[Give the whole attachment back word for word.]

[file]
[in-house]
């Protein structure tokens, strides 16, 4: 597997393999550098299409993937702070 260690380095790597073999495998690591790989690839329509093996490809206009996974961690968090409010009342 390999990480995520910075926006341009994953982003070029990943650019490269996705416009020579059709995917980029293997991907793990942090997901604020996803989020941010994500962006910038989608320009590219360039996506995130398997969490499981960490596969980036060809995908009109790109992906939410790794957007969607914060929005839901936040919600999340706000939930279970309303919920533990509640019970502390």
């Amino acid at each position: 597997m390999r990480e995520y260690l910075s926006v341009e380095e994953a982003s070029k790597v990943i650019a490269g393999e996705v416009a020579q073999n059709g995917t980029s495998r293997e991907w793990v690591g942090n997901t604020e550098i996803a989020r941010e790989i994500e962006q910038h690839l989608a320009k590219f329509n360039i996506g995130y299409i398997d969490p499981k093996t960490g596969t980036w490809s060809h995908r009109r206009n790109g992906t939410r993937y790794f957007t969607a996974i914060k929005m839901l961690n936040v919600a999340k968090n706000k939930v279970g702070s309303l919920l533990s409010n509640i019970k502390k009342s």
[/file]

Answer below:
[in-house]
């Protein structure tokens, strides 16, 4: 597997393999550098299409993937702070 260690380095790597073999495998690591790989690839329509093996490809206009996974961690968090409010009342 390999990480995520910075926006341009994953982003070029990943650019490269996705416009020579059709995917980029293997991907793990942090997901604020996803989020941010994500962006910038989608320009590219360039996506995130398997969490499981960490596969980036060809995908009109790109992906939410790794957007969607914060929005839901936040919600999340706000939930279970309303919920533990509640019970502390």
């Amino acid at each position: 597997m390999r990480e995520y260690l910075s926006v341009e380095e994953a982003s070029k790597v990943i650019a490269g393999e996705v416009a020579q073999n059709g995917t980029s495998r293997e991907w793990v690591g942090n997901t604020e550098i996803a989020r941010e790989i994500e962006q910038h690839l989608a320009k590219f329509n360039i996506g995130y299409i398997d969490p499981k093996t960490g596969t980036w490809s060809h995908r009109r206009n790109g992906t939410r993937y790794f957007t969607a996974i914060k929005m839901l961690n936040v919600a999340k968090n706000k939930v279970g702070s309303l919920l533990s409010n509640i019970k502390k009342s």